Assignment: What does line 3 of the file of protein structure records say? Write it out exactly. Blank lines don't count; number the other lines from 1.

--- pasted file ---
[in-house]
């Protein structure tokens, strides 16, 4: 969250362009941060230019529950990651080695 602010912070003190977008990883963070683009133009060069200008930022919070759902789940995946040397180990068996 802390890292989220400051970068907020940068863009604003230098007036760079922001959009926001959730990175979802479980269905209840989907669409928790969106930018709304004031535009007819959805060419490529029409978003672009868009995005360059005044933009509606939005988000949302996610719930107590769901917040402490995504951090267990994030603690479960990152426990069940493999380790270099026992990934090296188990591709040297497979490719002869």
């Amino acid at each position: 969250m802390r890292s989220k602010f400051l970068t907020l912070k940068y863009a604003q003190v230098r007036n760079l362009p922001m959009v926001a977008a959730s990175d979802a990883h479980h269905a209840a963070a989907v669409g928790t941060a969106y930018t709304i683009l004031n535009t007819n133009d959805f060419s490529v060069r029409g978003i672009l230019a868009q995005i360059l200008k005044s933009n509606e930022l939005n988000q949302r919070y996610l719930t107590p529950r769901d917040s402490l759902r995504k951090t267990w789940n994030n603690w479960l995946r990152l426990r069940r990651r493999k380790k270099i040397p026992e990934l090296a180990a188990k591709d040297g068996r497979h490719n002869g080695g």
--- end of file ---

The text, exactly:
């Amino acid at each position: 969250m802390r890292s989220k602010f400051l970068t907020l912070k940068y863009a604003q003190v230098r007036n760079l362009p922001m959009v926001a977008a959730s990175d979802a990883h479980h269905a209840a963070a989907v669409g928790t941060a969106y930018t709304i683009l004031n535009t007819n133009d959805f060419s490529v060069r029409g978003i672009l230019a868009q995005i360059l200008k005044s933009n509606e930022l939005n988000q949302r919070y996610l719930t107590p529950r769901d917040s402490l759902r995504k951090t267990w789940n994030n603690w479960l995946r990152l426990r069940r990651r493999k380790k270099i040397p026992e990934l090296a180990a188990k591709d040297g068996r497979h490719n002869g080695g």